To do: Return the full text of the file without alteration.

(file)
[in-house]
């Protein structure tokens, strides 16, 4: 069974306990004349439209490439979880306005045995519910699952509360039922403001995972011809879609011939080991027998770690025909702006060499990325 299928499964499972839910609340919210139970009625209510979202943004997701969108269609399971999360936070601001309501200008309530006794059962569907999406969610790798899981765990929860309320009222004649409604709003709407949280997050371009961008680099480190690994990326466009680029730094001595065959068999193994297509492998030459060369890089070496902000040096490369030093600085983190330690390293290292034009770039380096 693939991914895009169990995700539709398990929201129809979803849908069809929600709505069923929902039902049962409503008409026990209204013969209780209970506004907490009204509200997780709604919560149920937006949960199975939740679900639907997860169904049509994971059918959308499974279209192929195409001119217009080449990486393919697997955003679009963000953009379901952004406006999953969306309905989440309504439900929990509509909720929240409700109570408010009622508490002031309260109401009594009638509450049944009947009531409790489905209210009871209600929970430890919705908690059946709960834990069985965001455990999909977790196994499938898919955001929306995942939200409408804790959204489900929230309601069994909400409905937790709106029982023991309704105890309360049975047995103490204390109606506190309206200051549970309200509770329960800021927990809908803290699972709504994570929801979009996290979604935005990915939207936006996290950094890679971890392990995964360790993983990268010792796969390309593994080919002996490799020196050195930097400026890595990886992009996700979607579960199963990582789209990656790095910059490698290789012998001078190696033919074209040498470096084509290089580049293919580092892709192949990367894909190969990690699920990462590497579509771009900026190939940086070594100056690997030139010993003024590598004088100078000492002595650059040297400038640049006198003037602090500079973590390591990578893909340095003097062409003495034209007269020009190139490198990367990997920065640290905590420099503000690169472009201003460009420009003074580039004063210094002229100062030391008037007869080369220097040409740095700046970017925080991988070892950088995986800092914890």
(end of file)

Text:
[in-house]
């Protein structure tokens, strides 16, 4: 069974306990004349439209490439979880306005045995519910699952509360039922403001995972011809879609011939080991027998770690025909702006060499990325 299928499964499972839910609340919210139970009625209510979202943004997701969108269609399971999360936070601001309501200008309530006794059962569907999406969610790798899981765990929860309320009222004649409604709003709407949280997050371009961008680099480190690994990326466009680029730094001595065959068999193994297509492998030459060369890089070496902000040096490369030093600085983190330690390293290292034009770039380096 693939991914895009169990995700539709398990929201129809979803849908069809929600709505069923929902039902049962409503008409026990209204013969209780209970506004907490009204509200997780709604919560149920937006949960199975939740679900639907997860169904049509994971059918959308499974279209192929195409001119217009080449990486393919697997955003679009963000953009379901952004406006999953969306309905989440309504439900929990509509909720929240409700109570408010009622508490002031309260109401009594009638509450049944009947009531409790489905209210009871209600929970430890919705908690059946709960834990069985965001455990999909977790196994499938898919955001929306995942939200409408804790959204489900929230309601069994909400409905937790709106029982023991309704105890309360049975047995103490204390109606506190309206200051549970309200509770329960800021927990809908803290699972709504994570929801979009996290979604935005990915939207936006996290950094890679971890392990995964360790993983990268010792796969390309593994080919002996490799020196050195930097400026890595990886992009996700979607579960199963990582789209990656790095910059490698290789012998001078190696033919074209040498470096084509290089580049293919580092892709192949990367894909190969990690699920990462590497579509771009900026190939940086070594100056690997030139010993003024590598004088100078000492002595650059040297400038640049006198003037602090500079973590390591990578893909340095003097062409003495034209007269020009190139490198990367990997920065640290905590420099503000690169472009201003460009420009003074580039004063210094002229100062030391008037007869080369220097040409740095700046970017925080991988070892950088995986800092914890």